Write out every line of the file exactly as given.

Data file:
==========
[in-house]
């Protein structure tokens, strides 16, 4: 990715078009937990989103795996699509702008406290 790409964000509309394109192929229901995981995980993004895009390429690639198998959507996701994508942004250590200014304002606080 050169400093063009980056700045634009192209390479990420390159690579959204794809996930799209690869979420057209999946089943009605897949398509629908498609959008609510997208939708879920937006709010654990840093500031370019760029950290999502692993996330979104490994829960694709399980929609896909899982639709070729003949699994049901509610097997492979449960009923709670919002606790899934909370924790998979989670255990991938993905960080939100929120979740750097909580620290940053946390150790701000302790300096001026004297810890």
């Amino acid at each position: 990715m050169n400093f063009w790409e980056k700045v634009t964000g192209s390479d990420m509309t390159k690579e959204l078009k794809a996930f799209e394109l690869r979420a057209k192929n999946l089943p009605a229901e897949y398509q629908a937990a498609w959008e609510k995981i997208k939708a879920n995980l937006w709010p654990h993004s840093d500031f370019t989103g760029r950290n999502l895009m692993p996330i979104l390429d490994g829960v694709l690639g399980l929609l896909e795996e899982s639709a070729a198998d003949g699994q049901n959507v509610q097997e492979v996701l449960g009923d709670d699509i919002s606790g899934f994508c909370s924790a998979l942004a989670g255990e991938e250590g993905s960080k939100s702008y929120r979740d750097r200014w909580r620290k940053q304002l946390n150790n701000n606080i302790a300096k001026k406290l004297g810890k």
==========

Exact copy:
[in-house]
């Protein structure tokens, strides 16, 4: 990715078009937990989103795996699509702008406290 790409964000509309394109192929229901995981995980993004895009390429690639198998959507996701994508942004250590200014304002606080 050169400093063009980056700045634009192209390479990420390159690579959204794809996930799209690869979420057209999946089943009605897949398509629908498609959008609510997208939708879920937006709010654990840093500031370019760029950290999502692993996330979104490994829960694709399980929609896909899982639709070729003949699994049901509610097997492979449960009923709670919002606790899934909370924790998979989670255990991938993905960080939100929120979740750097909580620290940053946390150790701000302790300096001026004297810890």
């Amino acid at each position: 990715m050169n400093f063009w790409e980056k700045v634009t964000g192209s390479d990420m509309t390159k690579e959204l078009k794809a996930f799209e394109l690869r979420a057209k192929n999946l089943p009605a229901e897949y398509q629908a937990a498609w959008e609510k995981i997208k939708a879920n995980l937006w709010p654990h993004s840093d500031f370019t989103g760029r950290n999502l895009m692993p996330i979104l390429d490994g829960v694709l690639g399980l929609l896909e795996e899982s639709a070729a198998d003949g699994q049901n959507v509610q097997e492979v996701l449960g009923d709670d699509i919002s606790g899934f994508c909370s924790a998979l942004a989670g255990e991938e250590g993905s960080k939100s702008y929120r979740d750097r200014w909580r620290k940053q304002l946390n150790n701000n606080i302790a300096k001026k406290l004297g810890k």